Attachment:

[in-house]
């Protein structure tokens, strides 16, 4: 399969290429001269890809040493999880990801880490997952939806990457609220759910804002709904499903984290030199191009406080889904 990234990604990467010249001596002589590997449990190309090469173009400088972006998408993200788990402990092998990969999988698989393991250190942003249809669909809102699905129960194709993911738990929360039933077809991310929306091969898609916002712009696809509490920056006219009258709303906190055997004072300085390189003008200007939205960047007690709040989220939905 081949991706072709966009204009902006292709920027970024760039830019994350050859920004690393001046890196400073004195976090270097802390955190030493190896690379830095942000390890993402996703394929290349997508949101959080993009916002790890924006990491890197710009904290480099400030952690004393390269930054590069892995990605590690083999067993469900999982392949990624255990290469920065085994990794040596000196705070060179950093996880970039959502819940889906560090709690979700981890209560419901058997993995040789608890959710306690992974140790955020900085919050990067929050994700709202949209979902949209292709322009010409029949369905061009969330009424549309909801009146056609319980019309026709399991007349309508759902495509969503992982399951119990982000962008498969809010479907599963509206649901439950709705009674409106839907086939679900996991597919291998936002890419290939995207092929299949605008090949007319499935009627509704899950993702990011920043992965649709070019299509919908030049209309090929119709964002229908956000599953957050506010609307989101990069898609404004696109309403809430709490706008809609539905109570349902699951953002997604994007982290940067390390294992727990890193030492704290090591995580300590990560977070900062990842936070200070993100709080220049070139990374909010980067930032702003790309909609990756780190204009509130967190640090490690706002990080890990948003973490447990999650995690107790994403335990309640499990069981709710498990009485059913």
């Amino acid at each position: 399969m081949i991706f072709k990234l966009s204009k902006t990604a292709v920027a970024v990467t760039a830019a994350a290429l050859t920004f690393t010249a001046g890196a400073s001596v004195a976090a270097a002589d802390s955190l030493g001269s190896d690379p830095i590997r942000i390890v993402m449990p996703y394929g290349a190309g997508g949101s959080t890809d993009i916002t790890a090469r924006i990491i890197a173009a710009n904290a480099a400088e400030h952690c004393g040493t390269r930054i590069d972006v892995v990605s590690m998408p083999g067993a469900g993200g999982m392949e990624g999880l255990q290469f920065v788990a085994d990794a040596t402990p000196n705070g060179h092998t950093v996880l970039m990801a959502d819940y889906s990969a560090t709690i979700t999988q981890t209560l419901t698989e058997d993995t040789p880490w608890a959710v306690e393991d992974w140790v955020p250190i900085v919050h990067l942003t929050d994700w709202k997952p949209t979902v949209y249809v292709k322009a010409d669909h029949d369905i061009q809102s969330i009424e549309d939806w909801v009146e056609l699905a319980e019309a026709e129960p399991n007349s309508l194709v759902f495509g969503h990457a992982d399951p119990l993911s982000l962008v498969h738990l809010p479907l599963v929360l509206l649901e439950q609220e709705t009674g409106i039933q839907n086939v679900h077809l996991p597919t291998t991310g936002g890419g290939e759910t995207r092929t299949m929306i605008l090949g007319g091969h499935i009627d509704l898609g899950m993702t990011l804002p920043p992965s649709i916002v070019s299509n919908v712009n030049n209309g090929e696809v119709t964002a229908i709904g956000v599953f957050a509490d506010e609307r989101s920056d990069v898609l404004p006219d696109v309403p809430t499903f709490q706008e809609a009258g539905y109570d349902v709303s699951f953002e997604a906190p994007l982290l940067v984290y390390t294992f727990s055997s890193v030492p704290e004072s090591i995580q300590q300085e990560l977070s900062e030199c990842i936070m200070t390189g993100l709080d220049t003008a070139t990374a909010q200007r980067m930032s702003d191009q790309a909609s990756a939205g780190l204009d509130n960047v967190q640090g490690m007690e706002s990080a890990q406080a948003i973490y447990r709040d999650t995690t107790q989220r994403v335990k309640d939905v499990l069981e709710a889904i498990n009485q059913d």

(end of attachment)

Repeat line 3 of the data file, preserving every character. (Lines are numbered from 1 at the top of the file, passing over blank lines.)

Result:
């Amino acid at each position: 399969m081949i991706f072709k990234l966009s204009k902006t990604a292709v920027a970024v990467t760039a830019a994350a290429l050859t920004f690393t010249a001046g890196a400073s001596v004195a976090a270097a002589d802390s955190l030493g001269s190896d690379p830095i590997r942000i390890v993402m449990p996703y394929g290349a190309g997508g949101s959080t890809d993009i916002t790890a090469r924006i990491i890197a173009a710009n904290a480099a400088e400030h952690c004393g040493t390269r930054i590069d972006v892995v990605s590690m998408p083999g067993a469900g993200g999982m392949e990624g999880l255990q290469f920065v788990a085994d990794a040596t402990p000196n705070g060179h092998t950093v996880l970039m990801a959502d819940y889906s990969a560090t709690i979700t999988q981890t209560l419901t698989e058997d993995t040789p880490w608890a959710v306690e393991d992974w140790v955020p250190i900085v919050h990067l942003t929050d994700w709202k997952p949209t979902v949209y249809v292709k322009a010409d669909h029949d369905i061009q809102s969330i009424e549309d939806w909801v009146e056609l699905a319980e019309a026709e129960p399991n007349s309508l194709v759902f495509g969503h990457a992982d399951p119990l993911s982000l962008v498969h738990l809010p479907l599963v929360l509206l649901e439950q609220e709705t009674g409106i039933q839907n086939v679900h077809l996991p597919t291998t991310g936002g890419g290939e759910t995207r092929t299949m929306i605008l090949g007319g091969h499935i009627d509704l898609g899950m993702t990011l804002p920043p992965s649709i916002v070019s299509n919908v712009n030049n209309g090929e696809v119709t964002a229908i709904g956000v599953f957050a509490d506010e609307r989101s920056d990069v898609l404004p006219d696109v309403p809430t499903f709490q706008e809609a009258g539905y109570d349902v709303s699951f953002e997604a906190p994007l982290l940067v984290y390390t294992f727990s055997s890193v030492p704290e004072s090591i995580q300590q300085e990560l977070s900062e030199c990842i936070m200070t390189g993100l709080d220049t003008a070139t990374a909010q200007r980067m930032s702003d191009q790309a909609s990756a939205g780190l204009d509130n960047v967190q640090g490690m007690e706002s990080a890990q406080a948003i973490y447990r709040d999650t995690t107790q989220r994403v335990k309640d939905v499990l069981e709710a889904i498990n009485q059913d």